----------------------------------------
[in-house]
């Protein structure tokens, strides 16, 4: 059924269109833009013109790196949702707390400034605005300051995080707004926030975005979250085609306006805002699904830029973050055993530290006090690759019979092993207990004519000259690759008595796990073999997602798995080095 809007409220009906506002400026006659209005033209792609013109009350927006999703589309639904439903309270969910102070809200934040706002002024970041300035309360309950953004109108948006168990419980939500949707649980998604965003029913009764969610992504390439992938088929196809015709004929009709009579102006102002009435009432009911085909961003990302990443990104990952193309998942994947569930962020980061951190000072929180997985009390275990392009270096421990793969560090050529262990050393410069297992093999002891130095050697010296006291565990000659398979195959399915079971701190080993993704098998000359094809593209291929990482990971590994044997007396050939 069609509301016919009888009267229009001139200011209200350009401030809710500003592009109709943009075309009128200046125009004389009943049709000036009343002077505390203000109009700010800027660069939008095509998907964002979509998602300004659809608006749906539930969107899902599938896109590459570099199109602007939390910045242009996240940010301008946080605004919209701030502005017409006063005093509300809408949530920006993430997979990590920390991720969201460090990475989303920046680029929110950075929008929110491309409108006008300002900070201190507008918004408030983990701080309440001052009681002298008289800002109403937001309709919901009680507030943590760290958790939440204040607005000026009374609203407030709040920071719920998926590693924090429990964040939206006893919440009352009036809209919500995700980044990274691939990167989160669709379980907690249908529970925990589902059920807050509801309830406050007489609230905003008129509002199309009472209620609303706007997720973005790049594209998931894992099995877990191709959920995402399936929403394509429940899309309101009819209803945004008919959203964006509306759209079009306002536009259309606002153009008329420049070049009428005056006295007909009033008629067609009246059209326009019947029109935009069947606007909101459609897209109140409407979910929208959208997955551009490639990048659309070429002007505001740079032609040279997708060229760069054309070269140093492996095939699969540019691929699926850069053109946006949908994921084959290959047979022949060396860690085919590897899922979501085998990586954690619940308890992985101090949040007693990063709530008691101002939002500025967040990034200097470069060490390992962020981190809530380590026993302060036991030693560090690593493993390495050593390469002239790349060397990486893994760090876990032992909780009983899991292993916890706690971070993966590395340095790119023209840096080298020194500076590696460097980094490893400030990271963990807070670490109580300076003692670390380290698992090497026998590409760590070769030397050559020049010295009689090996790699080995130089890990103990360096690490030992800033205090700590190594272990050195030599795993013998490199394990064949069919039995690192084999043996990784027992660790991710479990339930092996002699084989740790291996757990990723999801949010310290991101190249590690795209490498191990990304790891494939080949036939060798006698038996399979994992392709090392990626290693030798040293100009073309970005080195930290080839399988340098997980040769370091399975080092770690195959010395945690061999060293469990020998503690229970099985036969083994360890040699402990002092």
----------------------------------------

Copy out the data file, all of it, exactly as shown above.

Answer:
[in-house]
């Protein structure tokens, strides 16, 4: 059924269109833009013109790196949702707390400034605005300051995080707004926030975005979250085609306006805002699904830029973050055993530290006090690759019979092993207990004519000259690759008595796990073999997602798995080095 809007409220009906506002400026006659209005033209792609013109009350927006999703589309639904439903309270969910102070809200934040706002002024970041300035309360309950953004109108948006168990419980939500949707649980998604965003029913009764969610992504390439992938088929196809015709004929009709009579102006102002009435009432009911085909961003990302990443990104990952193309998942994947569930962020980061951190000072929180997985009390275990392009270096421990793969560090050529262990050393410069297992093999002891130095050697010296006291565990000659398979195959399915079971701190080993993704098998000359094809593209291929990482990971590994044997007396050939 069609509301016919009888009267229009001139200011209200350009401030809710500003592009109709943009075309009128200046125009004389009943049709000036009343002077505390203000109009700010800027660069939008095509998907964002979509998602300004659809608006749906539930969107899902599938896109590459570099199109602007939390910045242009996240940010301008946080605004919209701030502005017409006063005093509300809408949530920006993430997979990590920390991720969201460090990475989303920046680029929110950075929008929110491309409108006008300002900070201190507008918004408030983990701080309440001052009681002298008289800002109403937001309709919901009680507030943590760290958790939440204040607005000026009374609203407030709040920071719920998926590693924090429990964040939206006893919440009352009036809209919500995700980044990274691939990167989160669709379980907690249908529970925990589902059920807050509801309830406050007489609230905003008129509002199309009472209620609303706007997720973005790049594209998931894992099995877990191709959920995402399936929403394509429940899309309101009819209803945004008919959203964006509306759209079009306002536009259309606002153009008329420049070049009428005056006295007909009033008629067609009246059209326009019947029109935009069947606007909101459609897209109140409407979910929208959208997955551009490639990048659309070429002007505001740079032609040279997708060229760069054309070269140093492996095939699969540019691929699926850069053109946006949908994921084959290959047979022949060396860690085919590897899922979501085998990586954690619940308890992985101090949040007693990063709530008691101002939002500025967040990034200097470069060490390992962020981190809530380590026993302060036991030693560090690593493993390495050593390469002239790349060397990486893994760090876990032992909780009983899991292993916890706690971070993966590395340095790119023209840096080298020194500076590696460097980094490893400030990271963990807070670490109580300076003692670390380290698992090497026998590409760590070769030397050559020049010295009689090996790699080995130089890990103990360096690490030992800033205090700590190594272990050195030599795993013998490199394990064949069919039995690192084999043996990784027992660790991710479990339930092996002699084989740790291996757990990723999801949010310290991101190249590690795209490498191990990304790891494939080949036939060798006698038996399979994992392709090392990626290693030798040293100009073309970005080195930290080839399988340098997980040769370091399975080092770690195959010395945690061999060293469990020998503690229970099985036969083994360890040699402990002092």